Senators: Sept. 11 Commission Stonewalled by White House

Members of both parties are accusing the White House of stonewalling the federal commission investigating the Sept. 11, 2001, attacks by blocking its demands for documents despite threats of a subpoena (search).

"I call on the White House to turn over the documents they are withholding from the independent commission -- and do it now," said Sen. Joseph Lieberman, D-Conn., co-author of the legislation that created the independent commission.

The 10-member, bipartisan commission has until May 27 to submit a report that also will deal with law enforcement, diplomacy, immigration, commercial aviation and the flow of assets to terror organizations.

"If they continue to refuse, I will urge the independent commission to take the administration to court," said Lieberman, who is running for president. "And if the administration tries to run out the clock, [Arizona Republican Sen.] John McCain and I will go to the floor of the Senate to extend the life of the commission."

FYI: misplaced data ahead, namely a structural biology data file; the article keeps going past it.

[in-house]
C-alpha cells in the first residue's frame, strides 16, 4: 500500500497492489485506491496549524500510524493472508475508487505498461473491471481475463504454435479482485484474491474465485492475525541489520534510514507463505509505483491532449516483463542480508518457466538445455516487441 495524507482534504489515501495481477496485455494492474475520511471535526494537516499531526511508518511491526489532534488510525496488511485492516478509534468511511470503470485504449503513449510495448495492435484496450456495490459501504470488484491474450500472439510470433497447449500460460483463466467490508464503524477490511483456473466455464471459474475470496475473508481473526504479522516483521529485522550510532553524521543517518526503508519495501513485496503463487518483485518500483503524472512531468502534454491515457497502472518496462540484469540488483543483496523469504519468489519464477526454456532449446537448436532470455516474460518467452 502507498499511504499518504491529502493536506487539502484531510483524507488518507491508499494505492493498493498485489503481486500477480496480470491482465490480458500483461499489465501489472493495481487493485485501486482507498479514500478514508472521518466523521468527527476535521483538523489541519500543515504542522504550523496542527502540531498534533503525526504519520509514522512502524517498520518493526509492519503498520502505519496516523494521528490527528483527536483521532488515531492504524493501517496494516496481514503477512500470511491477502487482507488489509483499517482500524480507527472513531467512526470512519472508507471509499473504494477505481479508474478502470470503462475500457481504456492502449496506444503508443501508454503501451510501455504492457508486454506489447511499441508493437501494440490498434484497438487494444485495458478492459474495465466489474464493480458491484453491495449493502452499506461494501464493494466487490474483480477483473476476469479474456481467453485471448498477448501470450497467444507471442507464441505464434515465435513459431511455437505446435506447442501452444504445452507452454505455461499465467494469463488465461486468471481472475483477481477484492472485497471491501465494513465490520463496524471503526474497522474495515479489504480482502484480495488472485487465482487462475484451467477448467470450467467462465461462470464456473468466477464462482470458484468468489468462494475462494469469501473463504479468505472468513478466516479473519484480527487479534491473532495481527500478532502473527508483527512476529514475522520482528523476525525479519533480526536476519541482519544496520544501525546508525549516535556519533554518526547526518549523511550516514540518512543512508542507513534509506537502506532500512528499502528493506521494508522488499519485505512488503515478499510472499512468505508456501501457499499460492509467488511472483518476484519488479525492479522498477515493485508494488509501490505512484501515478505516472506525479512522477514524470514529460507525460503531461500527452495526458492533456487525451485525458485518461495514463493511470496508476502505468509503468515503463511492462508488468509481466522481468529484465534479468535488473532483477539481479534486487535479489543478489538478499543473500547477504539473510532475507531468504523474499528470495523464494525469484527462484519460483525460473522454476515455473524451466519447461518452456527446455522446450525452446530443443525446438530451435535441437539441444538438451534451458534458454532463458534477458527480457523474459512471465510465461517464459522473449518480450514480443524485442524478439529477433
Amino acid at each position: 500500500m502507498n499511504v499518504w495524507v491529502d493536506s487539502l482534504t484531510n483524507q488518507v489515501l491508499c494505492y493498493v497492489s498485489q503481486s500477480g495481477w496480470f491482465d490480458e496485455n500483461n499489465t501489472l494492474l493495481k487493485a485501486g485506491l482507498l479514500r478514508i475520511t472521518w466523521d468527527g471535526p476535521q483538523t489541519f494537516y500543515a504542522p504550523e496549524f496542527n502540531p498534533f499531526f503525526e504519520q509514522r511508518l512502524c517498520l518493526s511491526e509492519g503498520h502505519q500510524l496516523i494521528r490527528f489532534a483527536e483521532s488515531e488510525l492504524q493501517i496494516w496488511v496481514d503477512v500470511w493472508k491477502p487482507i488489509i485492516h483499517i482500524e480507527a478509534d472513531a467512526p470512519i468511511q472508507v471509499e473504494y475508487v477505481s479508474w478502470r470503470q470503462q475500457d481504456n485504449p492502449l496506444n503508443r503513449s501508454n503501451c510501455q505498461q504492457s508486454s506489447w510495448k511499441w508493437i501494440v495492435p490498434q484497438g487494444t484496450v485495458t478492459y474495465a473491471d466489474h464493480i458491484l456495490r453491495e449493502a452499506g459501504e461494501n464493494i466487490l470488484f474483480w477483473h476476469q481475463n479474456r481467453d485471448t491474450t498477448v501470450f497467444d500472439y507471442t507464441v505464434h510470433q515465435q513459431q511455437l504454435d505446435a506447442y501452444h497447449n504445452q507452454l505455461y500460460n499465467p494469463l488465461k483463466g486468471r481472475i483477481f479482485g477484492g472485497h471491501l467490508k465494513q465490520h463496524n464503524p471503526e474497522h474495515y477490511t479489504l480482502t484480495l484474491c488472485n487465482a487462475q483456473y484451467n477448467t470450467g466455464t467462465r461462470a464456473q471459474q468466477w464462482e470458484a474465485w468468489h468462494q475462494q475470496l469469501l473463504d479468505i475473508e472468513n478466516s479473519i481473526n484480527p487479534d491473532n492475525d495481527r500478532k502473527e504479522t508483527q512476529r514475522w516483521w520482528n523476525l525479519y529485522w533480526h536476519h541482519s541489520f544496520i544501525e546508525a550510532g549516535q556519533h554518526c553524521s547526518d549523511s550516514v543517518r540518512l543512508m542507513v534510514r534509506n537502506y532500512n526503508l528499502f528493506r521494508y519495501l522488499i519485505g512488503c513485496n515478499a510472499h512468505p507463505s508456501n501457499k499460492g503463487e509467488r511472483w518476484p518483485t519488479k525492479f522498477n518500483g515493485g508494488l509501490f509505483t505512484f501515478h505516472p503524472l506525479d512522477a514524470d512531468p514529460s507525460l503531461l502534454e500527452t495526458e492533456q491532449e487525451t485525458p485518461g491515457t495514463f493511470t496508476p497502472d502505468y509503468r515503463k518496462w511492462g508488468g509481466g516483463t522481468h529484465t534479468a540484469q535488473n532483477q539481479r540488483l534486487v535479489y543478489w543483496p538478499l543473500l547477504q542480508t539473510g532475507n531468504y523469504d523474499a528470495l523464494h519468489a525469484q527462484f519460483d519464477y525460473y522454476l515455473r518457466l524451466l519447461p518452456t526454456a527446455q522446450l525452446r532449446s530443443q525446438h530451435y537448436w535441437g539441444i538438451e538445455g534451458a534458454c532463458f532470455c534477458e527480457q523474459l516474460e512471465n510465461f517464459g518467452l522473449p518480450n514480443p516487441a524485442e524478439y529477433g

Sen. Chuck Hagel, R-Neb., told a Sunday weekly interview program that it would be in the administration's interest to release documents the commission has requested.

"Americans and our allies across the globe must have confidence in our leadership," said Hagel, a senior member of the Senate Foreign Relations Committee (search) who has frequently criticized Bush's execution of the campaign against terrorists. "They must trust our processes. And that certainly includes our intelligence community's results."

White House spokeswoman Ashley Snee defended the administration's cooperation with the investigation and said the White House hoped to meet the commission's request for documents. At the president's direction, the executive branch has dedicated tremendous resources to the commission, including provision of more than 2 million pages of documents, Snee said.

Earlier this month, the independent commission voted to issue subpoenas to the Federal Aviation Administration (search) for documents pertaining to the investigation. The commission said the FAA subpoena will "put other agencies on notice that our document requests must be taken as seriously as a subpoena."

Commission chairman Thomas Kean (search), former Republican governor of New Jersey, told The New York Times in an interview published Sunday that he is prepared to subpoena documents from the White House if they are not turned over during the next several weeks.